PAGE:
The U.S. Department of Defense is so concerned about the potential
for problems associated with the Y2K millennium bug that it is
considering unplugging itself from the Internet to defend against a
simultaneous cyber assault.

That word comes from Marvin Langston, the deputy chief information
officer for the Pentagon, who says the discussions about the plan are
“as serious as a heart attack.”

“We need to close down back doors around the year 2000 to prevent
hacking during Y2K confusion,” he said during a panel discussion at an
Armed Forces Communications and Electronics Association conference last

In the event of a cyber attack, Defense would switch from the public
Internet to the Nonclassified Internet Protocol Router Network, or
NIPRNET, the military’s own Internet with external connections. The
military also maintains a Secret Internet Protocol Router Network of
classified material without external connections.

Defense Secretary William Cohen, who uses many military websites as
if they were his own personal public relations pages, has been
cautioning for months that too much information about defense forces and
capabilities is available publicly on the Internet.

“The rapid growth of the Internet has created the potential for
vulnerabilities in DOD networks,” says a Pentagon draft policy that
mandates the termination of many unauthorized military Internet
connections. “The Defense Science Board warned that networks might be
susceptible to more frequent attacks as hackers attempt to masquerade
their activities as Y2K bugs. A reinforced policy is needed to protect
the security” of the NIPRNET from potential information warfare and Y2K

The Pentagon’s Y2K Management Plan updated this month states that
millennium bug remediation efforts can expose systems to information
warfare attacks and that some groups or individuals may “take advantage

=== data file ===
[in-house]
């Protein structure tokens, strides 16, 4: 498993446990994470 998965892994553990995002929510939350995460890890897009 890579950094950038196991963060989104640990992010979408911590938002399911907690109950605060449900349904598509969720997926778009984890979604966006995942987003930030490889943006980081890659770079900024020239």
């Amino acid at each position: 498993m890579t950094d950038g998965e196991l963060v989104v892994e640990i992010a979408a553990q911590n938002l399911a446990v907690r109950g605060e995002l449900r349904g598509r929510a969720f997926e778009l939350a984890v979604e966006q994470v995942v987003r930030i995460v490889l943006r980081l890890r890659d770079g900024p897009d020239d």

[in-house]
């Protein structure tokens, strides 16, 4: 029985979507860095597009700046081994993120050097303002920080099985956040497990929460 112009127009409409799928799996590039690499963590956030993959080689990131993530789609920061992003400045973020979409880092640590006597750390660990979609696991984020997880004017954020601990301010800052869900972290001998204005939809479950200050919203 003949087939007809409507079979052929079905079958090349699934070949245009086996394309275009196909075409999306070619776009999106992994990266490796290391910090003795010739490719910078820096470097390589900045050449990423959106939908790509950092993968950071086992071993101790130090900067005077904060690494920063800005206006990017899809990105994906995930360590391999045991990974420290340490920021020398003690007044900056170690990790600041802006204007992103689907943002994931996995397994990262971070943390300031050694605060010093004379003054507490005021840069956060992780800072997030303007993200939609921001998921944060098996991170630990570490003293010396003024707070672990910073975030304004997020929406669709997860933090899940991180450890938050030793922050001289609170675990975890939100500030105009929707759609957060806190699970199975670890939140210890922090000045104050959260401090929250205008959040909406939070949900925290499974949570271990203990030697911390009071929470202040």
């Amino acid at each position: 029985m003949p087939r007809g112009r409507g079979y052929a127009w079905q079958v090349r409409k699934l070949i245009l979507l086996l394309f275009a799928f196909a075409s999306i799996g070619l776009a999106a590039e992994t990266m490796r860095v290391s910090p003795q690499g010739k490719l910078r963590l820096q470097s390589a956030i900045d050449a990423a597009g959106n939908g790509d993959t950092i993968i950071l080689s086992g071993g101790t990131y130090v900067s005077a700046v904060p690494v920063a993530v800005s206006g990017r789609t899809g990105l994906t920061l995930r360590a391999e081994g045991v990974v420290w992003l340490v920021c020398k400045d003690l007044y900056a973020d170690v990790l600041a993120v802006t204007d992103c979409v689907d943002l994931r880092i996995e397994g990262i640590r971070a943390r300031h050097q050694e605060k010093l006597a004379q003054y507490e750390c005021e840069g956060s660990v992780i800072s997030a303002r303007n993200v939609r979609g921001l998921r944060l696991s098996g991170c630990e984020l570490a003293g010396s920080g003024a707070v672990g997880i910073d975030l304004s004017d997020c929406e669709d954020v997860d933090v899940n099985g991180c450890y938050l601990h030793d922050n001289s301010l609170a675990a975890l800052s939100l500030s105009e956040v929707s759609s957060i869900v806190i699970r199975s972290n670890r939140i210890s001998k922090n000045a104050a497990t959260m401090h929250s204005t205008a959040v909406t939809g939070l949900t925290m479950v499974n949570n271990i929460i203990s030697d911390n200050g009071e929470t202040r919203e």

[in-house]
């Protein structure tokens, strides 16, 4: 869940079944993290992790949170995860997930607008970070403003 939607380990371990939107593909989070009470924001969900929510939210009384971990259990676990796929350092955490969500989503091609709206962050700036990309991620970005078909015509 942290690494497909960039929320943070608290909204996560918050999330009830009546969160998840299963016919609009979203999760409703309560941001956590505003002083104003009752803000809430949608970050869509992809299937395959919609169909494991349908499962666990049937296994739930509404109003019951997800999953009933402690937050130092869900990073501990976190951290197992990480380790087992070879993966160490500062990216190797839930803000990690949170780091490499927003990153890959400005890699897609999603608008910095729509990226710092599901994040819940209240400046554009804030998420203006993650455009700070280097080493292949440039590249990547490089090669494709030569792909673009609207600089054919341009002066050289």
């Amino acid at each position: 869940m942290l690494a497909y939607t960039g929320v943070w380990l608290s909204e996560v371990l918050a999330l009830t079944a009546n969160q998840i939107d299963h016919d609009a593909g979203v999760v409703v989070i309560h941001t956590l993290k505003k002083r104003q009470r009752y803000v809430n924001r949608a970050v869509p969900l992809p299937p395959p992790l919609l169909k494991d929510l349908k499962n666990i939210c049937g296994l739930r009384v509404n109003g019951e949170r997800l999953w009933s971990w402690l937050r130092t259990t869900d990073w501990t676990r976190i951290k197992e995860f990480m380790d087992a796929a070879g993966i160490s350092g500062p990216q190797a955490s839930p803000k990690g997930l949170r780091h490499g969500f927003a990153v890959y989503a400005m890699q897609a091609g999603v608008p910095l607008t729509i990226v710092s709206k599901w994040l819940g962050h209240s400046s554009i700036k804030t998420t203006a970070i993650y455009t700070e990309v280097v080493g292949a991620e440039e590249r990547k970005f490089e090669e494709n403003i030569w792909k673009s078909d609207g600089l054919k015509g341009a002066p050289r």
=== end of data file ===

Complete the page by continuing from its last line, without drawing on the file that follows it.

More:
of Y2K problems to implant backdoor software routines, viruses, etc.
During Y2K fixes, some individuals may gain full access to systems
previously protected from external attacks.”

I guess we should be thankful that some people in the Defense
Department are making plans to tighten security during an upcoming
period of possible instability. But this information from the Pentagon
raises a number of questions:

  • Is the Pentagon really using Y2K as an excuse to move more
    information readily available to the public into the semi-classified
    files, making the Defense Department even less open and less accountable
    to the people?

  • Is the Department of Defense truly concerned about threats from
    foreign powers, terrorists, rogue states and domestic enemies, or is
    this preventative measure more geared to insulating itself from
    legitimate criticism and the efforts of whistleblowers who monitor
    activities in government?

  • By making such provisions, just how bad does the Defense Department
    anticipate the Y2K bug to be?

  • If the only threat posed by hackers is temporarily knocking some
    public information off its public Internet sites, does it really make
    sense to move all of that public information into non-public sites?

  • Is the military planning to use these non-public sites as a means of
    communicating information internally during a possible national Y2K

  • Does the Pentagon have any specific knowledge of efforts by groups or
    individuals planning to use the Y2K bug as cover for cyber terrorist
    attacks on U.S. sites and installations?

  • If Y2K terrorists are likely to target the Defense Department, what
    else can we look forward to them targeting?

Though we’re only a little more than six months away from Y2K D-Day,
no one in or out of government seems to be offering much reassurance to
a public wholly unprepared for major disruptions or long-term
inconvenience. Reports like this from the Pentagon only serve to raise
more suspicion that government bureaucrats are taking care of themselves
but not really doing much of anything to serve the people.

The American people are completely in the dark. Plans are being made
— some of them ominous plans — around possible Y2K breakdowns. But
they are not being readily shared and discussed with the people. That
tells me the government doesn’t trust the people. If that’s the case,
the people would be very wise not to put too much trust in the

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